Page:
An excellent point from Students for Life of America’s Director of Apologetics
It was only two months after launching Equal Rights Institute last year before we facilitated our first outreach. We had our training seminar developed by then, but we hadn’t yet had the opportunity to design our own outreach tools. So we utilized our favorite poll table option that we learned during our work with one of our favorite pro-life organizations, Justice For All. The sign on the table asks “Should Abortion Remain Legal?” This sign always stops a good number of people who see it, giving us a chance to engage them in productive dialogue.
On September 26th, 2014, Equal Rights Institute trained a group of Biola University students. Then on September 30th we brought them to CSU Fullerton so they could put what they learned about dialogues about abortion into practice. We set up the “Should Abortion Remain Legal” poll table the way we have for years.
This spring my friend Dr. Charles Camosy reached out to me to ask me to preview his upcoming book, Beyond the Abortion Wars. It has now come out, and I would highly recommend reading it. We don’t always agree with his conclusions, but even the places where we disagree are well-researched, well-argued, and well-explained, and they help me to think more clearly about my own beliefs. Charles Camosy is a very unusual, very interesting voice in the pro-life movement and any pro-life advocate would benefit from wrestling with him.
While reading it I came across this section. These are excerpts from pages 26-29: (emphasis mine)
I rarely do speaking events in Fresno these days, but I’m looking forward to training pro-life people in the most undervalued argument in the movement at this event at Free Grace Church. I’ll also be talking about some recent discoveries we’ve made at Equal Rights Institute about the kinds of questions that are good to ask, and the kinds of question you should NOT ask. Will be followed by a Q&A session.
Lunch is provided. Please RSVP at the Facebook event page so that they can buy enough food.
||October 4, 2015
||12:00 - 2:00 p.m.
||The Most Undervalued Argument in the Pro-Life Movement
Free Grace Church
||3385 East Shields Ave
Fresno, CA 93726
||Click here to register.
||Click here for more information.
Want me to speak to your group? Click here to check my availability!
The Students for Life clubs at University of Michigan and Eastern Michigan University are bringing Equal Rights Institute’s training seminar to Michigan! Josh and Tim Brahm and Jacob Nels will teach and mentor you personally to make sure you get the most out of the day. This seminar is designed to train you to have productive conversations with pro-choice people, using the arguments and dialogue skills that will be most likely to change their mind.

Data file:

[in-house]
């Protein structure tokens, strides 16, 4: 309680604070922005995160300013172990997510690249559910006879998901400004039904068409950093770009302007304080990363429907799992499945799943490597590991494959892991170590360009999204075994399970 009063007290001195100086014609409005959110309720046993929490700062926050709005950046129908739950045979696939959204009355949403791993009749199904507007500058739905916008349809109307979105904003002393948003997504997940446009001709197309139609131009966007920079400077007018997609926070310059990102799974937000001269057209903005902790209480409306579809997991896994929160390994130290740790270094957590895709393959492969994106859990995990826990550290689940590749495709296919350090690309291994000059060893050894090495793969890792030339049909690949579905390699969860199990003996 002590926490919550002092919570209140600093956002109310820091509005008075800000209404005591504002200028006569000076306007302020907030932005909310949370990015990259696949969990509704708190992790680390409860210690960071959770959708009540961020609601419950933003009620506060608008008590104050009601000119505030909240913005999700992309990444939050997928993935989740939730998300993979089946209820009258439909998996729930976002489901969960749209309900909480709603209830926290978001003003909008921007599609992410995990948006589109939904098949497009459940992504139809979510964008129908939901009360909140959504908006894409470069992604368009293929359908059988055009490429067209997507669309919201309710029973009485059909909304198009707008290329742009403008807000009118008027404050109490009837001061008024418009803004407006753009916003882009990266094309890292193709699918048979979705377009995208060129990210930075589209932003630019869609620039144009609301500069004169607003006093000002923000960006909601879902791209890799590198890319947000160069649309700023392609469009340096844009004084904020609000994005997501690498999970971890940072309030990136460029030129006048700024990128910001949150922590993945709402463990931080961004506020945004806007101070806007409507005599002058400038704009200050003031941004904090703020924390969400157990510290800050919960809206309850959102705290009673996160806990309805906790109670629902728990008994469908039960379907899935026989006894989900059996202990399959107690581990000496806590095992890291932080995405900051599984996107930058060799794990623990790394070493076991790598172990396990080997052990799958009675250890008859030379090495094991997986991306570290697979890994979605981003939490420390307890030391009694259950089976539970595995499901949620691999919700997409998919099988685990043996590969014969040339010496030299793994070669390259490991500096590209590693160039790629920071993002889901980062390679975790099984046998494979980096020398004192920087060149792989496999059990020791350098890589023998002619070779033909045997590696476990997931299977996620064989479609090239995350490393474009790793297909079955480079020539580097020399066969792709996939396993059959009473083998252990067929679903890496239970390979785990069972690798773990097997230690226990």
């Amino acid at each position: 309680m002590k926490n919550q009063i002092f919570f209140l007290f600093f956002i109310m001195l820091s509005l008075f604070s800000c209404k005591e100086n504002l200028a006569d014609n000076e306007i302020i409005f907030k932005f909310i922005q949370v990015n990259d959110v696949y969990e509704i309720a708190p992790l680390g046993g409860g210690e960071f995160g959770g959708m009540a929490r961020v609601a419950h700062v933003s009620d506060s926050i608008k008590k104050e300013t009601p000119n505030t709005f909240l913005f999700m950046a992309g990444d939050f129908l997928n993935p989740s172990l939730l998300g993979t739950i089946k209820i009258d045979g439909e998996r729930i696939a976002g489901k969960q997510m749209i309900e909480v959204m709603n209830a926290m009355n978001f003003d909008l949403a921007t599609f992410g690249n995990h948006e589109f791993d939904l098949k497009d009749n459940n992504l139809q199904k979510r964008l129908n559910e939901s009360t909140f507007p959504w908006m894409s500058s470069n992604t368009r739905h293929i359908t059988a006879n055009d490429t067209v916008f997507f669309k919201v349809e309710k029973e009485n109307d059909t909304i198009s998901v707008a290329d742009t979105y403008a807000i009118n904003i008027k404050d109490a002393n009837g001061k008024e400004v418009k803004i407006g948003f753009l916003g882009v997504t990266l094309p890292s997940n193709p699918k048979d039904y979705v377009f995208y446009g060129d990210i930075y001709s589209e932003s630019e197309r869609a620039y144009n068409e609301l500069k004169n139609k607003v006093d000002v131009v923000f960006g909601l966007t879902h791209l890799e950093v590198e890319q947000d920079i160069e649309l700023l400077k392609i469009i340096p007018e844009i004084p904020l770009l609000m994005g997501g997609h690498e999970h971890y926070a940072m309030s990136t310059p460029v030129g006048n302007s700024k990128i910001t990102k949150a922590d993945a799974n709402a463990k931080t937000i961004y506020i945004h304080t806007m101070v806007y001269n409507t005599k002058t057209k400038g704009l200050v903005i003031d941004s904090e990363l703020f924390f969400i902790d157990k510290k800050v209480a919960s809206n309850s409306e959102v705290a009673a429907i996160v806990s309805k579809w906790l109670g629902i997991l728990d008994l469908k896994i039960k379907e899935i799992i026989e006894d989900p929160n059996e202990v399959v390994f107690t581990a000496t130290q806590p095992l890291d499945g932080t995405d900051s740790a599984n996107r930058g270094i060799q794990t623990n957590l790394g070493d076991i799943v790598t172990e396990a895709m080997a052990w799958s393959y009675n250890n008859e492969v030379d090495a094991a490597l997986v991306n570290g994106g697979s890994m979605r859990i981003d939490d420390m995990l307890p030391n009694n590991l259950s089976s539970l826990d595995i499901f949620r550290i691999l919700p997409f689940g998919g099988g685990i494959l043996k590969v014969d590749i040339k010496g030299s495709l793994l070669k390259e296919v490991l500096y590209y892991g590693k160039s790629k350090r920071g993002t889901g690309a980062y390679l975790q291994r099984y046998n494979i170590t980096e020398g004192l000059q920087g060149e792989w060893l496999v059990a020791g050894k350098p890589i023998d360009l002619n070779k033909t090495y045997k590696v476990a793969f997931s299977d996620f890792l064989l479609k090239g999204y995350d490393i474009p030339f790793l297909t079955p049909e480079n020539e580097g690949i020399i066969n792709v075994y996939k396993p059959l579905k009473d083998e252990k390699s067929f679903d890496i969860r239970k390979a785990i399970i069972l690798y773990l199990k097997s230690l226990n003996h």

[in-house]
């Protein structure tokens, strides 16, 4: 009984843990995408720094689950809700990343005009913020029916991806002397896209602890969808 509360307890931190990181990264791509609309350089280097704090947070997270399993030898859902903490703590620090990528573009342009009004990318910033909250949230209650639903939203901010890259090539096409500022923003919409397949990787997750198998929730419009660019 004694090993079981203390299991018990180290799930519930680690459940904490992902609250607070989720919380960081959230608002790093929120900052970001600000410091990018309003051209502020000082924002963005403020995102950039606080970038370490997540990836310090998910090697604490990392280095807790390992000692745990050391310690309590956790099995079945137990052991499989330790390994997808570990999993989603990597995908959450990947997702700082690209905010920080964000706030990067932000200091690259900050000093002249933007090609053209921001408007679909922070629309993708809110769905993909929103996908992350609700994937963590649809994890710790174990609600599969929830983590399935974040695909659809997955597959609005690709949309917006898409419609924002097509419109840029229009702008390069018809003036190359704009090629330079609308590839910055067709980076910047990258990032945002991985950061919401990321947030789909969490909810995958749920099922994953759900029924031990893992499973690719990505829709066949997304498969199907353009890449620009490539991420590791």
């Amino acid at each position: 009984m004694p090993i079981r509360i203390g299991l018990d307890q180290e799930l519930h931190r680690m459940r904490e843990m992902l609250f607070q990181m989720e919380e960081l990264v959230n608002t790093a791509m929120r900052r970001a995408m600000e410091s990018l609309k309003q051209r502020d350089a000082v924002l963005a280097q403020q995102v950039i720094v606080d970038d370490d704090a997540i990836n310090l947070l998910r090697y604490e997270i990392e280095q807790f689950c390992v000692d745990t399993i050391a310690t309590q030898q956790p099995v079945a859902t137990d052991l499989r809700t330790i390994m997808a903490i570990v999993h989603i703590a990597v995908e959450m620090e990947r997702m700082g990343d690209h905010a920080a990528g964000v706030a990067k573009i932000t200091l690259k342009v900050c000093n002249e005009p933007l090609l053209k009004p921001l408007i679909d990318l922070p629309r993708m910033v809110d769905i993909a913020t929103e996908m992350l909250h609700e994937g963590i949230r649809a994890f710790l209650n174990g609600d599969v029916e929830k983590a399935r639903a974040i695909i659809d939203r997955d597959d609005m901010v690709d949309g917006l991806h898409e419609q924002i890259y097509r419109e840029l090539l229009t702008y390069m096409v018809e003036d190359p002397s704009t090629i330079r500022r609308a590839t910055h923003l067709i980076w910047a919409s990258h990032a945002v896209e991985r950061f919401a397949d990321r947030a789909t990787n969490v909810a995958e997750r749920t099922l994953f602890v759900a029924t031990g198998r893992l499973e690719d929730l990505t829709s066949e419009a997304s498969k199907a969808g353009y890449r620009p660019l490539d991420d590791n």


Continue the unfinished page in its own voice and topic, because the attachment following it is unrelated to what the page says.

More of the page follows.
NOTE: If you attend this seminar, you will be working with an experienced mentor who will help you to learn the concepts and be able to put them into practice. Because there is a limited number of mentors, there is a cap on the number of people we can effectively train at this seminar. Filling out this registration form is the ONLY way to guarantee a seat at the seminar. If we still have room left for more people on the day of the event, it will be first come first served until we meet our cap. If you’re planning to attend, please complete this form to guarantee a seat.
- When: Saturday, September 19th. Registration starts at 9. Seminar starts at 9:30 and ends at 4:30.
- Where: Eastern Michigan University – Room TBA
- Food: Lunch will be provided, as well as snacks and refreshments.
- Cost: Free! The event is being co-sponsored by the two Students for Life clubs.
- When: Monday and Tuesday, September 21st & 22nd, from 9 am – 4 pm.
- Where: Location to be announced at the seminar.
||September 19, 2015
||9:00 a.m. to 4:30 p.m.
||Equal Rights Institute Seminar - Michigan
The Students for Life clubs at University of Michigan and Eastern Michigan University
Eastern Michigan University - Room TBD
||900 Oakwood St
Ypsilanti, MI 48197
||Click here to register.
I received an email from a follower I’ll call “Mike” who wanted some advice on how to initiate a dialogue about abortion with his pen pal. I thought some of my tips might help you if you’re trying to figure out how to use relational apologetics.
I’ve removed some of the details from Mike’s email to help protect his identity.
Since you spend a lot of time writing about how pro-lifers ought to communicate their views when conversing with others, I thought I’d email you with a question I had. I’ve been emailing a pen pal of mine for a few months now, and we mostly talk about our own lives and mutual interests. We’ve never discussed the abortion issue before, and it’s not something I really want to bring up, but I also want to be able to discuss other topics without worrying about whether or not it will eventually lead to a full-blown abortion debate.
Funnily enough, we’re both interested in bioethics, and she’s asked me what bioethical issues interest me the most. I’m not really sure if I should use this as an opportunity to mention my views as a pro-lifer and consistent life ethicist.